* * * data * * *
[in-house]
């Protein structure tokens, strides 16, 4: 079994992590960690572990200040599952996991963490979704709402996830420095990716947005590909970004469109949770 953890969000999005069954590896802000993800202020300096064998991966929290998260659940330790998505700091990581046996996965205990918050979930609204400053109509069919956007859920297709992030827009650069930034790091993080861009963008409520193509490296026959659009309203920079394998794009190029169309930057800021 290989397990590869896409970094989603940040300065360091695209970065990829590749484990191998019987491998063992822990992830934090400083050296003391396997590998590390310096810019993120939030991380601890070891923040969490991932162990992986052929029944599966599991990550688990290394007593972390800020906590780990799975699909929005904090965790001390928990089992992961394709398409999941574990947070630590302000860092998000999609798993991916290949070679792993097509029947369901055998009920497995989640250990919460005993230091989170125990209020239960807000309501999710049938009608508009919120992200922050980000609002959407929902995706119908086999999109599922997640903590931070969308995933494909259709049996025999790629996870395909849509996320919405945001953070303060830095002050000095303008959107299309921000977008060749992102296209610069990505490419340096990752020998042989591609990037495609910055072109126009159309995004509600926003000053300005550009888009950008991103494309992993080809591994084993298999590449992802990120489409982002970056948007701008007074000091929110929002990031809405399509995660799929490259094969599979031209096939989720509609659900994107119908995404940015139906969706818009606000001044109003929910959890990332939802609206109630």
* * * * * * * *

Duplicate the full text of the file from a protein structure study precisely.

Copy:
[in-house]
């Protein structure tokens, strides 16, 4: 079994992590960690572990200040599952996991963490979704709402996830420095990716947005590909970004469109949770 953890969000999005069954590896802000993800202020300096064998991966929290998260659940330790998505700091990581046996996965205990918050979930609204400053109509069919956007859920297709992030827009650069930034790091993080861009963008409520193509490296026959659009309203920079394998794009190029169309930057800021 290989397990590869896409970094989603940040300065360091695209970065990829590749484990191998019987491998063992822990992830934090400083050296003391396997590998590390310096810019993120939030991380601890070891923040969490991932162990992986052929029944599966599991990550688990290394007593972390800020906590780990799975699909929005904090965790001390928990089992992961394709398409999941574990947070630590302000860092998000999609798993991916290949070679792993097509029947369901055998009920497995989640250990919460005993230091989170125990209020239960807000309501999710049938009608508009919120992200922050980000609002959407929902995706119908086999999109599922997640903590931070969308995933494909259709049996025999790629996870395909849509996320919405945001953070303060830095002050000095303008959107299309921000977008060749992102296209610069990505490419340096990752020998042989591609990037495609910055072109126009159309995004509600926003000053300005550009888009950008991103494309992993080809591994084993298999590449992802990120489409982002970056948007701008007074000091929110929002990031809405399509995660799929490259094969599979031209096939989720509609659900994107119908995404940015139906969706818009606000001044109003929910959890990332939802609206109630």